Kausar and Kazmi (2011) conducted a research relationship between parental acceptance rejection and self-efficacy of pakistani adolescents. Sample was recruited from different public sector schools of Lahore, Pakistan. The finding of this research was majority of the adolescents rated their parents as warm and less rejecting. Significant positive relationship between mother and father’s warmth and general self-efficacy of adolescents was found. There was significant negative relationship of mother and father’s hostility, neglect and undifferentiated rejection with self-efficacy of adolescents. Other findings revealed no gender differences in perceived mother warmth, hostility, indifference, undifferentiated rejection and self-efficacy. The conclusion was the fathers were perceived as significantly more rejecting by sons as compared to daughters.
Arzeen, Riaz and Hassan (2012) explored the differences between emotionally empathic and non-empathic adolescents’perception of parental acceptance and rejection. All the participants were taken from private, government and semi-government schools of Wah Cantt. The results indicated that emotionally empathic adolescents significantly differed from non-empathic adolescents .Other than that non-empathic adolescents perceived their fathers more neglecting as compared to their mothers.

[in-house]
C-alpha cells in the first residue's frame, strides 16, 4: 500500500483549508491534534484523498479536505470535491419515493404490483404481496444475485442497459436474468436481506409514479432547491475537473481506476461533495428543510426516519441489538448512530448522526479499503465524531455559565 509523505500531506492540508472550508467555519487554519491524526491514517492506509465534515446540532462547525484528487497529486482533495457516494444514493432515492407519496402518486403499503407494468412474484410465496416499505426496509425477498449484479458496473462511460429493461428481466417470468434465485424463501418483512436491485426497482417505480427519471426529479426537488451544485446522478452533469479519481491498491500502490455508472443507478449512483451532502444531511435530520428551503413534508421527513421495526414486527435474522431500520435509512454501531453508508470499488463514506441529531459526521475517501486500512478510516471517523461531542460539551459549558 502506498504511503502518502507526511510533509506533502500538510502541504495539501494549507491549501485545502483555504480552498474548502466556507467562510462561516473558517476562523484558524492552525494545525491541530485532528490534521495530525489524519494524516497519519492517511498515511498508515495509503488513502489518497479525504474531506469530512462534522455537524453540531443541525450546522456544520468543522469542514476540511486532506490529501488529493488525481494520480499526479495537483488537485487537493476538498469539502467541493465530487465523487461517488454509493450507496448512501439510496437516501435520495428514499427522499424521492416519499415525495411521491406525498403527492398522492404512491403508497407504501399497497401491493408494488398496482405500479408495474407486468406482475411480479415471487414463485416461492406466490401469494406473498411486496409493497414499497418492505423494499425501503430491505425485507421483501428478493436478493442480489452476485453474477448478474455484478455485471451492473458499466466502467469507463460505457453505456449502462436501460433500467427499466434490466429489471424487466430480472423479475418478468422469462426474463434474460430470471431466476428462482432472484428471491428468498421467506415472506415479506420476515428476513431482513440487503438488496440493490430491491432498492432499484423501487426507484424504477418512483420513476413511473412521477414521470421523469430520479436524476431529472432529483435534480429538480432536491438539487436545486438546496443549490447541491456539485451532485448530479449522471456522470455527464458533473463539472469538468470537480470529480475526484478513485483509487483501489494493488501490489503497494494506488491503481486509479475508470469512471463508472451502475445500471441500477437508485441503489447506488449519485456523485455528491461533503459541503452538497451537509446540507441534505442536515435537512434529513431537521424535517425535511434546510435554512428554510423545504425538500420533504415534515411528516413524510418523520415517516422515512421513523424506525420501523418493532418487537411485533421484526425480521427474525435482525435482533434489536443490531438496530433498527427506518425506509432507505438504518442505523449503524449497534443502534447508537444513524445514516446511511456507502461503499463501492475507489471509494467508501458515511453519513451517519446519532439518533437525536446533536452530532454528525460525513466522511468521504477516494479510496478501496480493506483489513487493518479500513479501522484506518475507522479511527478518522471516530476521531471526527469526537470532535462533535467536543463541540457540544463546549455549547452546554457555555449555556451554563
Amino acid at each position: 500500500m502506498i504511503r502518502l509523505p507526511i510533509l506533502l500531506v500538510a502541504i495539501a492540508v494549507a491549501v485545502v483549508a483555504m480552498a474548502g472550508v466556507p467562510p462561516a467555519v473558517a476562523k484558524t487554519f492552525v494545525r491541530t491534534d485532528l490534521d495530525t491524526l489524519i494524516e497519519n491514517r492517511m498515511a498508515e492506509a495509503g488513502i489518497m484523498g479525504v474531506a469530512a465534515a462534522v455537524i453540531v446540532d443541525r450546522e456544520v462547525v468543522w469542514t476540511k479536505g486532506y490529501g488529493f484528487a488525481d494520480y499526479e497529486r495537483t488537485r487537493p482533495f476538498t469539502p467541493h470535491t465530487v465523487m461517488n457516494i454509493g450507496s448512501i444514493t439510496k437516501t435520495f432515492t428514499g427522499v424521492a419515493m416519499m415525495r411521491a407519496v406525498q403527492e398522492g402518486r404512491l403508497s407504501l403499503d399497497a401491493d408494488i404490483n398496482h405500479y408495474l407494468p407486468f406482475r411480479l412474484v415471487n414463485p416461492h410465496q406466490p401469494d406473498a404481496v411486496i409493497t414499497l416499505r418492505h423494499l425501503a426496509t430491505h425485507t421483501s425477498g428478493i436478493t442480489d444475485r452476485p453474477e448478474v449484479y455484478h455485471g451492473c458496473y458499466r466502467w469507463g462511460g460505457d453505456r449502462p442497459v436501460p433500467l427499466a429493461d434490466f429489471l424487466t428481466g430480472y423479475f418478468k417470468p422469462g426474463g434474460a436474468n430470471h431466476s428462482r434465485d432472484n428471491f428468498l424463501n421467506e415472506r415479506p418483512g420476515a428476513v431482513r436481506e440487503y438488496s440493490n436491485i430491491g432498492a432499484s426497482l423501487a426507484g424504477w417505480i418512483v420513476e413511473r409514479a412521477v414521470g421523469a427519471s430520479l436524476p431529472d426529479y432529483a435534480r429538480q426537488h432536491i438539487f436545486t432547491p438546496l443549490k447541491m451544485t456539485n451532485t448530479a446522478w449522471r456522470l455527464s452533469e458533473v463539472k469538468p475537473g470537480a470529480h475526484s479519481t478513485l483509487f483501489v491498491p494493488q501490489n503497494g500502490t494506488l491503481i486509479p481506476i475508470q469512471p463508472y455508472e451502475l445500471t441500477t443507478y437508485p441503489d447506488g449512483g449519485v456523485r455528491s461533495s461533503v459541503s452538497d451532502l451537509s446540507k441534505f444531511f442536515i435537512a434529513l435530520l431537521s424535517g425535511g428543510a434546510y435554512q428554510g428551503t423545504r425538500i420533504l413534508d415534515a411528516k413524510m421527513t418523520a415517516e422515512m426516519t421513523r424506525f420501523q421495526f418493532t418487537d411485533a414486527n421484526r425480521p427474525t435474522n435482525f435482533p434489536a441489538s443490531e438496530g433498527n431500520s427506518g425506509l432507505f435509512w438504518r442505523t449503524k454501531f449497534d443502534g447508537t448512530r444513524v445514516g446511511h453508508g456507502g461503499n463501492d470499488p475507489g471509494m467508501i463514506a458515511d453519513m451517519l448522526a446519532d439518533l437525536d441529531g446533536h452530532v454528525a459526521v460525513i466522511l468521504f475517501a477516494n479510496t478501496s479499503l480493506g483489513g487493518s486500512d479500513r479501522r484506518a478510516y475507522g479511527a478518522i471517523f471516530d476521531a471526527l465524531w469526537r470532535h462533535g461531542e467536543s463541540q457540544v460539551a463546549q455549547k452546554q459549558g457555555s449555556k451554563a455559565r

Khurshid, Butt and Hafeez (2012) conducted a research in three dimensions of acceptance and rejection including parental, siblings and peer group. The study was carious out of the university students with the demographic variables including gender, age, birth order, and family income level on determining the level of acceptance and rejection. The results were male students experience higher parental and siblings rejection than females. Students from higher income families experience higher rejection compared to students from low income families. The conclusion differential demographic variables contribute significantly in determining the perceived level of acceptance and rejection.